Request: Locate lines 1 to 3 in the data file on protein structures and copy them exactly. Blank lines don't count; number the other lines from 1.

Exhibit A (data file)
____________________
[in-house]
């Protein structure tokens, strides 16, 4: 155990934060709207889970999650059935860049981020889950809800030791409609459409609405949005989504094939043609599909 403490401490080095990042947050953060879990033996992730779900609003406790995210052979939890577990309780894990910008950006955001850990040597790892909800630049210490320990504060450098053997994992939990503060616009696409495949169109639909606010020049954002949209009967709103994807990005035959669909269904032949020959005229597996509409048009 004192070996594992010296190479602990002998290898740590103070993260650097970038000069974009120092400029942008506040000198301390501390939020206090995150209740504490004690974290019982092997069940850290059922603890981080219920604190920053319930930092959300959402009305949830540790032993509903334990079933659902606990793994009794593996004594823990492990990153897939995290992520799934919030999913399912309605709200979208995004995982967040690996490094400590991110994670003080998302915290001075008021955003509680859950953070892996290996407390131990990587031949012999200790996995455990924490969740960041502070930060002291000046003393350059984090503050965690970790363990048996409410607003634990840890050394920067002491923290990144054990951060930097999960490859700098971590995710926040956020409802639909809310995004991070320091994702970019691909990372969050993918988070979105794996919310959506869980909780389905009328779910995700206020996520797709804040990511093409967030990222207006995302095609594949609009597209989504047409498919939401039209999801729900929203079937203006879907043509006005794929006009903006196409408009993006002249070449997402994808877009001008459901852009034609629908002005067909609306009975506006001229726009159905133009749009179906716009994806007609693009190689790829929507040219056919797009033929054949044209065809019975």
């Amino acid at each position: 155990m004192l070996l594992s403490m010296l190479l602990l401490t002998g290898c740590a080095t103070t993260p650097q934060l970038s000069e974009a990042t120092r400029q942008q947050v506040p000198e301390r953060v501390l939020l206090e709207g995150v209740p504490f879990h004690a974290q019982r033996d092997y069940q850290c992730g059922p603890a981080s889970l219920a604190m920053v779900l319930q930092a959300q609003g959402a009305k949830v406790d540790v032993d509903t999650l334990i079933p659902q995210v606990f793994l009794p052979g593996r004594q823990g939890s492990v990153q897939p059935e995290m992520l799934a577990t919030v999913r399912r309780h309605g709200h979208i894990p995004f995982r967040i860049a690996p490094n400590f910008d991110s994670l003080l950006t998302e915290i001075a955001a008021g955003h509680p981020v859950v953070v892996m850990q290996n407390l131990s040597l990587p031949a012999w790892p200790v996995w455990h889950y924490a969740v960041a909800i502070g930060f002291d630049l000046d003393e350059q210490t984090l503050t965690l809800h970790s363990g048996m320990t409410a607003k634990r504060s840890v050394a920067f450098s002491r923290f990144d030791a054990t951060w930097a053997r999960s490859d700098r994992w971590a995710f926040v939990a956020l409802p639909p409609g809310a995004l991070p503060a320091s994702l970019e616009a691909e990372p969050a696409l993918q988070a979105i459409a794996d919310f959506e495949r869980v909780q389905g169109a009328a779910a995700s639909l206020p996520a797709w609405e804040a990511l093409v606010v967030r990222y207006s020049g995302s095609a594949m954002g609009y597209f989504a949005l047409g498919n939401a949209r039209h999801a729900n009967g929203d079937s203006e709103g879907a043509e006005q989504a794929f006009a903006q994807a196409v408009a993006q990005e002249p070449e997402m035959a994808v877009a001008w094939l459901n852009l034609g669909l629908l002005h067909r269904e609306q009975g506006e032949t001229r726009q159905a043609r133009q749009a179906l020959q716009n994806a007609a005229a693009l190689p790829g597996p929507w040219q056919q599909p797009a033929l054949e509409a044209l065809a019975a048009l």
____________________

[in-house]
């Protein structure tokens, strides 16, 4: 155990934060709207889970999650059935860049981020889950809800030791409609459409609405949005989504094939043609599909 403490401490080095990042947050953060879990033996992730779900609003406790995210052979939890577990309780894990910008950006955001850990040597790892909800630049210490320990504060450098053997994992939990503060616009696409495949169109639909606010020049954002949209009967709103994807990005035959669909269904032949020959005229597996509409048009 004192070996594992010296190479602990002998290898740590103070993260650097970038000069974009120092400029942008506040000198301390501390939020206090995150209740504490004690974290019982092997069940850290059922603890981080219920604190920053319930930092959300959402009305949830540790032993509903334990079933659902606990793994009794593996004594823990492990990153897939995290992520799934919030999913399912309605709200979208995004995982967040690996490094400590991110994670003080998302915290001075008021955003509680859950953070892996290996407390131990990587031949012999200790996995455990924490969740960041502070930060002291000046003393350059984090503050965690970790363990048996409410607003634990840890050394920067002491923290990144054990951060930097999960490859700098971590995710926040956020409802639909809310995004991070320091994702970019691909990372969050993918988070979105794996919310959506869980909780389905009328779910995700206020996520797709804040990511093409967030990222207006995302095609594949609009597209989504047409498919939401039209999801729900929203079937203006879907043509006005794929006009903006196409408009993006002249070449997402994808877009001008459901852009034609629908002005067909609306009975506006001229726009159905133009749009179906716009994806007609693009190689790829929507040219056919797009033929054949044209065809019975």
């Amino acid at each position: 155990m004192l070996l594992s403490m010296l190479l602990l401490t002998g290898c740590a080095t103070t993260p650097q934060l970038s000069e974009a990042t120092r400029q942008q947050v506040p000198e301390r953060v501390l939020l206090e709207g995150v209740p504490f879990h004690a974290q019982r033996d092997y069940q850290c992730g059922p603890a981080s889970l219920a604190m920053v779900l319930q930092a959300q609003g959402a009305k949830v406790d540790v032993d509903t999650l334990i079933p659902q995210v606990f793994l009794p052979g593996r004594q823990g939890s492990v990153q897939p059935e995290m992520l799934a577990t919030v999913r399912r309780h309605g709200h979208i894990p995004f995982r967040i860049a690996p490094n400590f910008d991110s994670l003080l950006t998302e915290i001075a955001a008021g955003h509680p981020v859950v953070v892996m850990q290996n407390l131990s040597l990587p031949a012999w790892p200790v996995w455990h889950y924490a969740v960041a909800i502070g930060f002291d630049l000046d003393e350059q210490t984090l503050t965690l809800h970790s363990g048996m320990t409410a607003k634990r504060s840890v050394a920067f450098s002491r923290f990144d030791a054990t951060w930097a053997r999960s490859d700098r994992w971590a995710f926040v939990a956020l409802p639909p409609g809310a995004l991070p503060a320091s994702l970019e616009a691909e990372p969050a696409l993918q988070a979105i459409a794996d919310f959506e495949r869980v909780q389905g169109a009328a779910a995700s639909l206020p996520a797709w609405e804040a990511l093409v606010v967030r990222y207006s020049g995302s095609a594949m954002g609009y597209f989504a949005l047409g498919n939401a949209r039209h999801a729900n009967g929203d079937s203006e709103g879907a043509e006005q989504a794929f006009a903006q994807a196409v408009a993006q990005e002249p070449e997402m035959a994808v877009a001008w094939l459901n852009l034609g669909l629908l002005h067909r269904e609306q009975g506006e032949t001229r726009q159905a043609r133009q749009a179906l020959q716009n994806a007609a005229a693009l190689p790829g597996p929507w040219q056919q599909p797009a033929l054949e509409a044209l065809a019975a048009l």